Amnesty International in London enthusiastically supported the idea of a letter-writing
organisation. My Quaker meeting organised a fundraising event, which led to an
article in the local newspaper. From that I learned that Clive Stafford Smith,
the English lawyer in the BBC film, came from a village half an hour's drive away.
We met in summer 1988. The journalist who wrote the article, Merrilyn Thomas,
was so inspired by the subject that she wrote a book on Edward Earl entitled Life
on Death Row.
An article in the Quaker weekly
The Friend in 1988 with excerpts from Sam Johnson's letters attracted 25 letter
writers. The article in the Cambridge Evening News produced a similar number of
volunteers. We now had a small organisation, and Clive suggested names of prisoners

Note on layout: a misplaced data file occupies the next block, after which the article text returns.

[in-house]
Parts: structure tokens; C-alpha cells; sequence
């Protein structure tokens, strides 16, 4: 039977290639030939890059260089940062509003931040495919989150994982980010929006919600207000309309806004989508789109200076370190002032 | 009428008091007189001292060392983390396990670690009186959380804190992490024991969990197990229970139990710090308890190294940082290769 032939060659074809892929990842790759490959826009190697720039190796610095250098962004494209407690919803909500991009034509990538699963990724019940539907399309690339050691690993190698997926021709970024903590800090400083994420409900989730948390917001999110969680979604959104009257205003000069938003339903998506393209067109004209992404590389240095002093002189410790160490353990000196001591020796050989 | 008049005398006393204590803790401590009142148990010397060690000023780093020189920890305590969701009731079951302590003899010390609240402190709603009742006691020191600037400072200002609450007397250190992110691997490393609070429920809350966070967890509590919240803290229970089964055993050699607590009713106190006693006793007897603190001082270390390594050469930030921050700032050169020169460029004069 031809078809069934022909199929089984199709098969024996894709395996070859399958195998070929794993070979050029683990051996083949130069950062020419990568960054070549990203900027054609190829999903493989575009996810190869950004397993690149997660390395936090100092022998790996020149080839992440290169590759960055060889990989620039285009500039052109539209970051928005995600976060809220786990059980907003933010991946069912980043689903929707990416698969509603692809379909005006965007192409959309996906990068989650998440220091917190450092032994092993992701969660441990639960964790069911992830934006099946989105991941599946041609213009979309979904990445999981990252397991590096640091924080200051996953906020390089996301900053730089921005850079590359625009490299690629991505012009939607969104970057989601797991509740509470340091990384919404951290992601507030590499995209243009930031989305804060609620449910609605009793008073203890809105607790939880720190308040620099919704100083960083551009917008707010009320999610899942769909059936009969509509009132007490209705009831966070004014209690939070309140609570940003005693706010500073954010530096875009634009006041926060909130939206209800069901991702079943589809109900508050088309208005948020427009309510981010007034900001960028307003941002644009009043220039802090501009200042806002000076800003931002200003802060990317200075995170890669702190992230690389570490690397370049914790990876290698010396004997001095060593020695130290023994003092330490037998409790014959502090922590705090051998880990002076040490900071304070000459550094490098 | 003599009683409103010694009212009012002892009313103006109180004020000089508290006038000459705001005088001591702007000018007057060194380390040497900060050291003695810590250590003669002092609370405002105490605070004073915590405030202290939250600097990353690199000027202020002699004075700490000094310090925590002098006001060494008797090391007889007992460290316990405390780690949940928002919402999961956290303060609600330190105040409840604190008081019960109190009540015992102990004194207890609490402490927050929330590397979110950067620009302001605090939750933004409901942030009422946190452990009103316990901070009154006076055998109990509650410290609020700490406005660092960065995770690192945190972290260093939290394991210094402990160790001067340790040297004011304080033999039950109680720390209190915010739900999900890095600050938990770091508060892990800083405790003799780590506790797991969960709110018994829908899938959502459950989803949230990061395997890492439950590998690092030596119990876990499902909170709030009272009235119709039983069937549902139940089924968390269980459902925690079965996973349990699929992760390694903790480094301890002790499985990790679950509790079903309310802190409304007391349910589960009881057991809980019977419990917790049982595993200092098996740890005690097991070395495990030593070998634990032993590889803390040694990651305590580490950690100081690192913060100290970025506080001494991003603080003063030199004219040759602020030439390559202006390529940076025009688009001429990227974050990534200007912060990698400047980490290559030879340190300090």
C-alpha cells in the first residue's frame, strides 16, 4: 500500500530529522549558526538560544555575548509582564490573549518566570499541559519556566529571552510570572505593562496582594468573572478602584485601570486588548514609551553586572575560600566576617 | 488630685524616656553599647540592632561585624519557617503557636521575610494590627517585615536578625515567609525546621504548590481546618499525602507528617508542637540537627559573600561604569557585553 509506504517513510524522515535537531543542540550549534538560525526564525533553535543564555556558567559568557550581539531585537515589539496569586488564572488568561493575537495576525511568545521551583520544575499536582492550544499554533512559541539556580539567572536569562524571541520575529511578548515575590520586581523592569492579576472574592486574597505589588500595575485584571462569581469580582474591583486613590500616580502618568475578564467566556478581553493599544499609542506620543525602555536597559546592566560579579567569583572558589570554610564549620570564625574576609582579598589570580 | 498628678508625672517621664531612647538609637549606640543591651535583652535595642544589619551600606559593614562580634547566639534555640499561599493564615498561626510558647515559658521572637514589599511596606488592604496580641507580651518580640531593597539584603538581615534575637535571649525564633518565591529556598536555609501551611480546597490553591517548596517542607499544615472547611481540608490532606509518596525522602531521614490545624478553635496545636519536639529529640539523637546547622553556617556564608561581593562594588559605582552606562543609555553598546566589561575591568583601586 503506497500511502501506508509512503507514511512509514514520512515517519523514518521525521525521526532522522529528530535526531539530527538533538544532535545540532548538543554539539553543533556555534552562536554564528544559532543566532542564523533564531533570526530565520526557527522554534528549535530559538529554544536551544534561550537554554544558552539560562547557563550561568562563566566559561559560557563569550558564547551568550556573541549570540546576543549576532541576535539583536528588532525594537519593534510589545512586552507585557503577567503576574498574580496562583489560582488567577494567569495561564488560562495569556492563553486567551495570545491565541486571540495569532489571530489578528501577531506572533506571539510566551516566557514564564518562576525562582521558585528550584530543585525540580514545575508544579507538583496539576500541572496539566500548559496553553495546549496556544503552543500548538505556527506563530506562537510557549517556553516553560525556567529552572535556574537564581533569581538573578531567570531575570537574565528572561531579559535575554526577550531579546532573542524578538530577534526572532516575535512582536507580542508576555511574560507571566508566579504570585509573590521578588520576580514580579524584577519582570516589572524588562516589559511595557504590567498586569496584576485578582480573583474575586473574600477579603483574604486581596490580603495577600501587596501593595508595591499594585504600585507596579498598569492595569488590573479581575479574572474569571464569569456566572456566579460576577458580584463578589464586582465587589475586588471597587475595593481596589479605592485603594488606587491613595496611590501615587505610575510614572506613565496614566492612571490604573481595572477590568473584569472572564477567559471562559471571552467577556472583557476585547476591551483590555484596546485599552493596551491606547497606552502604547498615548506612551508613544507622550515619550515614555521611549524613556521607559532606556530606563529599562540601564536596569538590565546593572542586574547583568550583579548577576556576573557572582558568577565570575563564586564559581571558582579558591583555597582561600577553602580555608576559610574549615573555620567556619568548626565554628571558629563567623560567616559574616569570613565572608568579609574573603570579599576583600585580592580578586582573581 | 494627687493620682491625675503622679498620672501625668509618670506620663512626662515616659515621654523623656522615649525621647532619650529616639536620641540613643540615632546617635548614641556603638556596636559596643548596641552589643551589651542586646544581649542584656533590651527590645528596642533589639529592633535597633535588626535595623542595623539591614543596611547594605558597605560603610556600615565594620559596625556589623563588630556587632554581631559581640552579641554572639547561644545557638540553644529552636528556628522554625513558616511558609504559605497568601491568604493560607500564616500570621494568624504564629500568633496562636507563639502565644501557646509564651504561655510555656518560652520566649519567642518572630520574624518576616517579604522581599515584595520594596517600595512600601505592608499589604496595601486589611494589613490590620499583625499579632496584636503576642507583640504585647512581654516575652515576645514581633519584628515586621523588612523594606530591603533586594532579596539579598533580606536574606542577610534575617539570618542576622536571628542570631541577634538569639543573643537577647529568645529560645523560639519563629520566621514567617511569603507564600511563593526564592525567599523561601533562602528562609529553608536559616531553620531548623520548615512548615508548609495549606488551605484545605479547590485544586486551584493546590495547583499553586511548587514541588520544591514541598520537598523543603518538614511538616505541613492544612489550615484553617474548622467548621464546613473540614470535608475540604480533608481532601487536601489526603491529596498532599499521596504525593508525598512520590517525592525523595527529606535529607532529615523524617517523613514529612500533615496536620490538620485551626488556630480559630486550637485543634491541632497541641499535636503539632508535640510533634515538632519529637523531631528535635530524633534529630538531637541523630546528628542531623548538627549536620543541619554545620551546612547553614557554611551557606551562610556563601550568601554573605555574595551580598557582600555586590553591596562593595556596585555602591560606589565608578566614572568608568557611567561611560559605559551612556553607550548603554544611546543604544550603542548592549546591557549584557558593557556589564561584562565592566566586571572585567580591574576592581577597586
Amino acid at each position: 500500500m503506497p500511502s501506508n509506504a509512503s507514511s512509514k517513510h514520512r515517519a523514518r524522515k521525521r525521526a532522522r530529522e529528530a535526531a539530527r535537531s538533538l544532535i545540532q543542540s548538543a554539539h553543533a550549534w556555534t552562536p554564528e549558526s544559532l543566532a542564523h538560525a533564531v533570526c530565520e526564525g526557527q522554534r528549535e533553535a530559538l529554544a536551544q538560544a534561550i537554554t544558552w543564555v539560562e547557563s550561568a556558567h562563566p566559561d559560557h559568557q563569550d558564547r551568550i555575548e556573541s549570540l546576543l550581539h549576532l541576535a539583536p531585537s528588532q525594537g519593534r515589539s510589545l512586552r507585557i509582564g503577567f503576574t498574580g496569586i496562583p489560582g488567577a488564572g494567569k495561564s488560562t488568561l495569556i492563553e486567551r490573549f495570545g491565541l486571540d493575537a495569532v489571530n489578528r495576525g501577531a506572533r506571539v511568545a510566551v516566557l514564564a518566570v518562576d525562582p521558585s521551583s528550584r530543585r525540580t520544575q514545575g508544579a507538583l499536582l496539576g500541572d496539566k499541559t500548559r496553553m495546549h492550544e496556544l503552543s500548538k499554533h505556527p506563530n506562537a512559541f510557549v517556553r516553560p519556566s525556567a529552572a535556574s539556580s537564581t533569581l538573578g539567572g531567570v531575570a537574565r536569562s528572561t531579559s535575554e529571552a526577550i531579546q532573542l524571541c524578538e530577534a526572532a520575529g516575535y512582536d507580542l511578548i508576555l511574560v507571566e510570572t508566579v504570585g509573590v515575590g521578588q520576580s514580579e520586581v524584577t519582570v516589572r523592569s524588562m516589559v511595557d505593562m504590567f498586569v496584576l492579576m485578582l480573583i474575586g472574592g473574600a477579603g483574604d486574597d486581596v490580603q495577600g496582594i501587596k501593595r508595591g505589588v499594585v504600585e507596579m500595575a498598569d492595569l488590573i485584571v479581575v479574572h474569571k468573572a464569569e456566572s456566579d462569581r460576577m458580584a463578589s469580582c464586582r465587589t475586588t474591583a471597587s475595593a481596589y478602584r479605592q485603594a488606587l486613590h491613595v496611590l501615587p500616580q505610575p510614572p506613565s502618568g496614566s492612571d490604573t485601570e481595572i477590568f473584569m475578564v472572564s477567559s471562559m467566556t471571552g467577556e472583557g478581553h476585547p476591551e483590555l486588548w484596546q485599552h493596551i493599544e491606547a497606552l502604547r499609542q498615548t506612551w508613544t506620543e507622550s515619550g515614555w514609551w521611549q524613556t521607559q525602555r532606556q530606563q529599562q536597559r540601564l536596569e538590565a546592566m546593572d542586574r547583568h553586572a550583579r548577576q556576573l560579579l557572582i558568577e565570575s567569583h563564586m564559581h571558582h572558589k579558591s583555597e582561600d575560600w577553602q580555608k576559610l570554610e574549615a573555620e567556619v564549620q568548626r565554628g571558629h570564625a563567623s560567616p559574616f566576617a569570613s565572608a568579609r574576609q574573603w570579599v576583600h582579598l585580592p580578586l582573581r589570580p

for us to write to in Mississippi, Georgia and Alabama. We had found a marvellous
secretary in Tori Ross (then Burbridge), who started our newsletter, The Wing
In 1990 we held our first
conference, in Cambridge. The speaker was the producer and director of Fourteen
days in May, Paul Hamann. That led to an article in a national newspaper, in response
to which over 200 people volunteered to write.
organisation came into being through an extraordinary series of coincidences,
with the right people coming forward at the right time. There was a sense of rightness
and a remarkable flow of energy. Above all, however, LifeLines survived because
of what the prisoners brought to it. As in the film, we discovered that the discards
of US society were human beings who, precisely because they had been through so
much, had a great deal to offer and were longing to share.